From the onset of the study, the novice researcher began the data collecting phase and started the initial coding, supported by the senior researcher. Transcripts, codes, and memo notes were discussed and revised with the wider research team (LA, LD, MH, KA) to reach consensus, and tentative categories emerged through focused coding. The researchers aimed to achieve high levels of quality while being extremely thorough, careful, trustworthy, and strict throughout the analytical process to ensure that the interpretation was grounded in the data [69, 70]. The method of constructing grounded theory argues that recording and transcribing interviews could be beneficial in regards to hearing participants’ voices, tones, tempo, and pauses [35], and also to remember questions asked by the researcher: the construct of the interview. We are, however, aware that there are other standpoints on this issue. Recordings also made it possible for the other researchers in the group to listen to the interviews. In order to increase the trustworthiness and rigor of the analysis, both individual and collective analyses were conducted. This process was enhanced by all the researchers having access to all the data and codes, and the presence of a well-developed structure enabling comparisons and flexibility in coding due to the use of a computer-assisted qualitative data analysis software program, Nvivo [71]. The transparency of the research project was ensured by using this very structured way of working through the data with the grounded theory approach [72].

Important bias factor could be the possibility that the individuals will present a favorable image of themselves the social desirable responding, but then again considering the questionnaires being anonymous this factor hopefully is not affecting individuals’ responses. Further respondents were informed aware researcher had no connection with the employer or the social security system. The researchers are aware that in this analytic process we closely engage with the participants and therefore are unable to completely avoid personal bias [40].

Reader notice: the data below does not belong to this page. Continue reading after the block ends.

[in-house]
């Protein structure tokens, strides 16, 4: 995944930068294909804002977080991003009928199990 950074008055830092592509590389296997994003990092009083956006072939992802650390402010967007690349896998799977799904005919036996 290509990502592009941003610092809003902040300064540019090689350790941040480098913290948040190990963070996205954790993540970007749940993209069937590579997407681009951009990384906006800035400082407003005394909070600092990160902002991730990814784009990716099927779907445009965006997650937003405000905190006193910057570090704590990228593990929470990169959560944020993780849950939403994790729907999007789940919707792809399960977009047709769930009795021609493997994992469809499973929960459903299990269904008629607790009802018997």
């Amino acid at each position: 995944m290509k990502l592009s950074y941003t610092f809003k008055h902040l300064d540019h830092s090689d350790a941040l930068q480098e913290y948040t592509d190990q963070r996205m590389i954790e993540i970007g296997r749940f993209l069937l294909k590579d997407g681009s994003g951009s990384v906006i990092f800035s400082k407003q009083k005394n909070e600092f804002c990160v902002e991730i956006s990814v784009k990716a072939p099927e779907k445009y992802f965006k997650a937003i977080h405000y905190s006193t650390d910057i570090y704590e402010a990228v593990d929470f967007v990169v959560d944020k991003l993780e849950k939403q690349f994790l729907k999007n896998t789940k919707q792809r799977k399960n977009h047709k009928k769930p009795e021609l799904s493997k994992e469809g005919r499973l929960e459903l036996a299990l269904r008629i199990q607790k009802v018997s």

Some scholars state that the researcher should enter the research arena without doing any research in advance within the subject, without taking any theoretical perspectives, and trusting in emergence [43]. This can be debated, as some have asked whether a literature review can be used to improve, rather than hinder, the development of theory [73]. However, it is best for the researcher to encounter the data with no preconceived ideas, and to be able to analyze the data without having a biased interpretation. As pointed out by Charmaz, it is impossible to interpret data in a completely unbiased way, as everyone has their own knowledge and experiences that cannot be ignored. Still, the researcher ought to see this as an advantage; the researcher is a social being within a social process [35]. The data will be looked upon from the researcher’s perspective, and so researchers must be aware of their own previous knowledge and remember that theirs is just one point of view, and not the only right answer or the only possible interpretation of the data. We chose to do a literature review in parallel with our analysis, and as our theory emerged we considered other researchers’ standpoints as well.